RANGLEY, Colorado — Softball has faced many challenges throughout the years in the state of Wyoming. Opportunities for Wyoming girls to play at the next level are rare and unique. Aaliyah Brady is one of the rare and unique stories for Wyoming softball. The Green River native currently plays for Colorado Northwestern Community College in Rangely, Colorado.
Growing up in Wyoming, softball was an outsider sport. Brady, like many local youth, played tee-ball and graduated to more popular sports like volleyball, basketball, and track as she grew older. The future college ball player was first introduced to softball when she was 12-years-old. Thanks to a local coach who saw her athleticism, she was approached about showcasing her talents on the traveling softball team.
“At first I wasn’t really sure I had watched the game before but I never played and I didn’t know if I was going to be any good,” Brady said.
After careful consideration, Brady decided to give it a shot for one year to see if she liked the new sport. Green River went on to win the state title that year and she decided to leave behind her volleyball and track spikes for her new found love with softball. The relationship led her to win three state titles during her traveling softball years. During her senior year she was granted an All-State award as a member of the Rock Springs Storm.
The Big Decision
Prior to the decision to sanction softball as a high school sport in Wyoming earlier this year, Brady and the hundreds of girls before her faced major challenges trying to get recruited.
“I wanted the opportunity of playing college softball to become a reality,” Brady said. “So I knew I needed to get myself out there and do something different with more exposure.”
Brady made an online recruiting profile and soon began getting contacts from all over the country. When it came to making her big decision, she decided to go with Colorado Northwestern Community College. After playing summer and fall ball she had met a coach out of Grand Junction, Colorado.
“I met with my coach from Grand Junction and I ended up traveling every weekend five hours to Grand Junction to practice and five hours the other way to Denver to play for tournaments,” Brady said.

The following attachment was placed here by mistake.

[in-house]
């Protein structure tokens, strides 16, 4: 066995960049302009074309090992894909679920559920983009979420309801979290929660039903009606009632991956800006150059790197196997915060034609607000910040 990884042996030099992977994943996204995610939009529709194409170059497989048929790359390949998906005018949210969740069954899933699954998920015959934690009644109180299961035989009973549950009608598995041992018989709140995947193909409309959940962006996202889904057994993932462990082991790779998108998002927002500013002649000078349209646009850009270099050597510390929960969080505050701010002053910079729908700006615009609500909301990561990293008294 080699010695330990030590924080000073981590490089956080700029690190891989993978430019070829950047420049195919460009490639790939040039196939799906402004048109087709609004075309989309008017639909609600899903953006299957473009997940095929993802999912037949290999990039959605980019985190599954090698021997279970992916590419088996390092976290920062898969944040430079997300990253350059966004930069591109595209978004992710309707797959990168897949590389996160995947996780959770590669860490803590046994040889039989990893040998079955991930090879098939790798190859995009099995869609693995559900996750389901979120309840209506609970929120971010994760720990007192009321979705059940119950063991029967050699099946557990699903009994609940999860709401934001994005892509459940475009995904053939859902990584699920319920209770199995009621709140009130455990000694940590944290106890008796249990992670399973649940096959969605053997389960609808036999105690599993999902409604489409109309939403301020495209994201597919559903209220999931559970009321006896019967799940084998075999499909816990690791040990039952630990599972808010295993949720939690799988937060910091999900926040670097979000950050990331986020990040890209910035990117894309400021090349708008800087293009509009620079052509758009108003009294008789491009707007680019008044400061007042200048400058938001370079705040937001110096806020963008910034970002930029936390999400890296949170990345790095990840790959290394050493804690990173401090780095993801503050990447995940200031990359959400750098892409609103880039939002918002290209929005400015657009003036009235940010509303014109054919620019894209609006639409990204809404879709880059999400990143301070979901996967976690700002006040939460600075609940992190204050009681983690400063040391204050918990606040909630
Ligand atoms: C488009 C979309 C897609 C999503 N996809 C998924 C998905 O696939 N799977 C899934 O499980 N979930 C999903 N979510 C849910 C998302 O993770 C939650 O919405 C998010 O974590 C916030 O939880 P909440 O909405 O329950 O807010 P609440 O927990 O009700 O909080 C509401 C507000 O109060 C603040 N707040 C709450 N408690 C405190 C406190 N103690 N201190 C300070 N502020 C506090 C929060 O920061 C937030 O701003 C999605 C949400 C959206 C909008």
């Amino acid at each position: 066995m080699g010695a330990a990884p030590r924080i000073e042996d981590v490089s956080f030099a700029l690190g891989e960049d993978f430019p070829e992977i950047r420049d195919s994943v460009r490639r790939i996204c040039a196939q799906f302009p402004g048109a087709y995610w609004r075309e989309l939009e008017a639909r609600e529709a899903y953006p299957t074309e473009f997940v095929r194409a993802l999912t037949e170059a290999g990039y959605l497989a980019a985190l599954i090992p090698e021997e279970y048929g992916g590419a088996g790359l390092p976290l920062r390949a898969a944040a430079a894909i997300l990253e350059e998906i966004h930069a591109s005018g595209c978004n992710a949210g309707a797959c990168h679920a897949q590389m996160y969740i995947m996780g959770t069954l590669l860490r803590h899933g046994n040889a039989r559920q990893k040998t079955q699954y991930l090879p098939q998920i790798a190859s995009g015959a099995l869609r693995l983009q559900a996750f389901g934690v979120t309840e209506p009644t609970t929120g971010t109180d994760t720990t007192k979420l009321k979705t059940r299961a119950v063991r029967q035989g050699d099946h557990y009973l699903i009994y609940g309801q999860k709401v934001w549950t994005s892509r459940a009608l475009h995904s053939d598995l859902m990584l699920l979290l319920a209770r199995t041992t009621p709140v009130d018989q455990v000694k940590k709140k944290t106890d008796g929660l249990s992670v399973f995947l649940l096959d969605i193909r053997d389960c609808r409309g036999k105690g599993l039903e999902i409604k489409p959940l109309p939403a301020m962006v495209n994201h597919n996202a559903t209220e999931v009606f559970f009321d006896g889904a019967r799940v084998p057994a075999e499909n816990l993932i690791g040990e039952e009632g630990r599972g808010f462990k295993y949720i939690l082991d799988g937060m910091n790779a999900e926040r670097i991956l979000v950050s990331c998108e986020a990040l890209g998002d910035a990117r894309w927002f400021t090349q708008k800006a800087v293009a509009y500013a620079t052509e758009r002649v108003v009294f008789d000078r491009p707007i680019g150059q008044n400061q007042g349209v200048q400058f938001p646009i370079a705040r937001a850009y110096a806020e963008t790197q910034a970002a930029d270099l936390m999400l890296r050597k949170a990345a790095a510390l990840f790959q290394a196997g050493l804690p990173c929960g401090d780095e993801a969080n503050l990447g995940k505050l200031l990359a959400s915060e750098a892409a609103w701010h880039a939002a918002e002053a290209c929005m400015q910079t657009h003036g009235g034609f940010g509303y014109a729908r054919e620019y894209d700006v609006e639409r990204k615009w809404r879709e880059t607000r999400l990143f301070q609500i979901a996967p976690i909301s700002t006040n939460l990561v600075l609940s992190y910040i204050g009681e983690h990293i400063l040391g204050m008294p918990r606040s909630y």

Beyond the fact that Brady liked her match with Colorado Northwestern, she wanted to go somewhere smaller and closer to home while seeing how she could balance softball and her academics. She also hoped to gain knowledge in Rangley to bring back to other girls who face similar situations.
“I knew this would be a very big opportunity especially being from Wyoming as softball was not a high school or college sport,” Brady said. “I also felt that one day maybe I could bring back my knowledge of the game and skills to help girls like me who love softball make their dreams a reality.”
A Lesson on Adversity
During her freshman year as a Spartan, Brady faced an early season ending injury. A few games into the season, she tore her shoulder diving headfirst into home plate. Despite the tragic injury, she was ruled safe and it proved to be a tying a run that helped lead to the Spartan’s first win of the season.
Upon further examination, the doctor broke the news to Brady that she had torn her labrum in her shoulder down to her bicep and tricep. The doctor originally told her that the labrum was torn clean off of the bone and it would require a surgery that could keep her out until January of 2020. In her own words, “it wasn’t looking good for my softball career.”
During the surgery, the doctor discovered that the tear wasn’t as severe as originally thought. Brady was able to heal quickly and underwent rehab. Her hard work and pure determination helped her get back on the diamond for the team’s 2019 fall pre-season where they went 10-2-1.
“The one thing that I have really learned is how to face adversity,” Brady said. “My goal is to only get stronger and to help contribute to our spring season since I did not get the opportunity to finish last year.”
Brady’s freshman year of college saw a wealth of achievements. She managed to maintain a 4.0 GPA, received the NJCAA Academic All-American First Team award, the Scenic West Athletic Conference Academic All-American award, the Spartan Mentality award, and the honor of being selected Phi Theta Kappa Honor Society vice president. As for her sophomore year, she finished the first semester with a 4.0 and plans to graduate with a 4.0 GPA.
In addition to her many awards, she now has another career defining decision to make.
“I am currently trying to figure out where I want to go next year,” Brady said. “I do have opportunities to keep playing softball at four-year universities, but with the medical programs I’m currently looking into, it comes down to choosing to further my collegiate softball career or going into the medical field right away.
“The one thing that I have definitely learned over the years is play every game like it’s your last because you never know when it might be.”